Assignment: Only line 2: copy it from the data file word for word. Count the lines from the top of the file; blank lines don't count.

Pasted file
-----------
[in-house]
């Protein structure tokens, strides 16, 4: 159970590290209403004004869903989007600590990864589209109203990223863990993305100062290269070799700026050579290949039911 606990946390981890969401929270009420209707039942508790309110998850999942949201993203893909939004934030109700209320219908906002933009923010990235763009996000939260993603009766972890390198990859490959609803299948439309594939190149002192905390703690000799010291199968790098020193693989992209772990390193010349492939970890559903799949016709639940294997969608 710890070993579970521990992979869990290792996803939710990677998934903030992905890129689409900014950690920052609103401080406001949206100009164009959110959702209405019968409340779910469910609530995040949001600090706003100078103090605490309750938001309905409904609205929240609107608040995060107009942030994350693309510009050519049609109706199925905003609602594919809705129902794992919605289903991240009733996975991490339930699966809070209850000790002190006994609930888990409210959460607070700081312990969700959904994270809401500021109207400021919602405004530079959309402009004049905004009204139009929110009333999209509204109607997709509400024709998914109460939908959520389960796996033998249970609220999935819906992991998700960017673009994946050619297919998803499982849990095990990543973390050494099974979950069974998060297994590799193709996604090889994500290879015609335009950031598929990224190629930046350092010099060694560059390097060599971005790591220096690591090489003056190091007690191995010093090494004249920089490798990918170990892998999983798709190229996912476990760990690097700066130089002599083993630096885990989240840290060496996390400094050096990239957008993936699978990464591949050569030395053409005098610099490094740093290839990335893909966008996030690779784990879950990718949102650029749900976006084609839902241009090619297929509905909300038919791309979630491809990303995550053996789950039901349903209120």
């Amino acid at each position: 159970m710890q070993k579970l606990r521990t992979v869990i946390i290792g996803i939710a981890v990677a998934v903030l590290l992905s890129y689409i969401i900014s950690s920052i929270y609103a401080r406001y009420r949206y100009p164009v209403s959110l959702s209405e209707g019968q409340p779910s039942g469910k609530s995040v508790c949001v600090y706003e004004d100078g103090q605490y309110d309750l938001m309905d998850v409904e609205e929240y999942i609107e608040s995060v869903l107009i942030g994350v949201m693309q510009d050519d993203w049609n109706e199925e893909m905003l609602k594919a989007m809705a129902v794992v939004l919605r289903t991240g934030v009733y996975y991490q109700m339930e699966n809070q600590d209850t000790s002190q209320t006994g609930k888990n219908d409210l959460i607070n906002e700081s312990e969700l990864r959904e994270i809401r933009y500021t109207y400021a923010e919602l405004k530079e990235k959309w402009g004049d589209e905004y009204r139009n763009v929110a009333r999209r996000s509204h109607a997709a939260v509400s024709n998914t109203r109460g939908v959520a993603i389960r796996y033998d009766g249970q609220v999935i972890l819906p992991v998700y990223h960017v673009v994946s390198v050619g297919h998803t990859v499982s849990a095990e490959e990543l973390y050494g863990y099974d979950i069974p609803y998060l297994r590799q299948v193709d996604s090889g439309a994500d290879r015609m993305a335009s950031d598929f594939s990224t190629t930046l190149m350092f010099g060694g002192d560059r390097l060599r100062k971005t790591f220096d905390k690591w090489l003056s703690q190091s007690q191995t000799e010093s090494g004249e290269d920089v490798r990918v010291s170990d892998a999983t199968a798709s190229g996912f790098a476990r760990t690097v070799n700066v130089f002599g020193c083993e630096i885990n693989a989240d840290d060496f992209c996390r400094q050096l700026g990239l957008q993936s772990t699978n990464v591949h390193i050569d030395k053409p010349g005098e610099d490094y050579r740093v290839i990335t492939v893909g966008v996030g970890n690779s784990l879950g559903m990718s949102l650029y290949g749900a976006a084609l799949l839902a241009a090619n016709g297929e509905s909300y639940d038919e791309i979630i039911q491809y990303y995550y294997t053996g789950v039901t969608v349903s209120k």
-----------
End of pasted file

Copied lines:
């Protein structure tokens, strides 16, 4: 159970590290209403004004869903989007600590990864589209109203990223863990993305100062290269070799700026050579290949039911 606990946390981890969401929270009420209707039942508790309110998850999942949201993203893909939004934030109700209320219908906002933009923010990235763009996000939260993603009766972890390198990859490959609803299948439309594939190149002192905390703690000799010291199968790098020193693989992209772990390193010349492939970890559903799949016709639940294997969608 710890070993579970521990992979869990290792996803939710990677998934903030992905890129689409900014950690920052609103401080406001949206100009164009959110959702209405019968409340779910469910609530995040949001600090706003100078103090605490309750938001309905409904609205929240609107608040995060107009942030994350693309510009050519049609109706199925905003609602594919809705129902794992919605289903991240009733996975991490339930699966809070209850000790002190006994609930888990409210959460607070700081312990969700959904994270809401500021109207400021919602405004530079959309402009004049905004009204139009929110009333999209509204109607997709509400024709998914109460939908959520389960796996033998249970609220999935819906992991998700960017673009994946050619297919998803499982849990095990990543973390050494099974979950069974998060297994590799193709996604090889994500290879015609335009950031598929990224190629930046350092010099060694560059390097060599971005790591220096690591090489003056190091007690191995010093090494004249920089490798990918170990892998999983798709190229996912476990760990690097700066130089002599083993630096885990989240840290060496996390400094050096990239957008993936699978990464591949050569030395053409005098610099490094740093290839990335893909966008996030690779784990879950990718949102650029749900976006084609839902241009090619297929509905909300038919791309979630491809990303995550053996789950039901349903209120």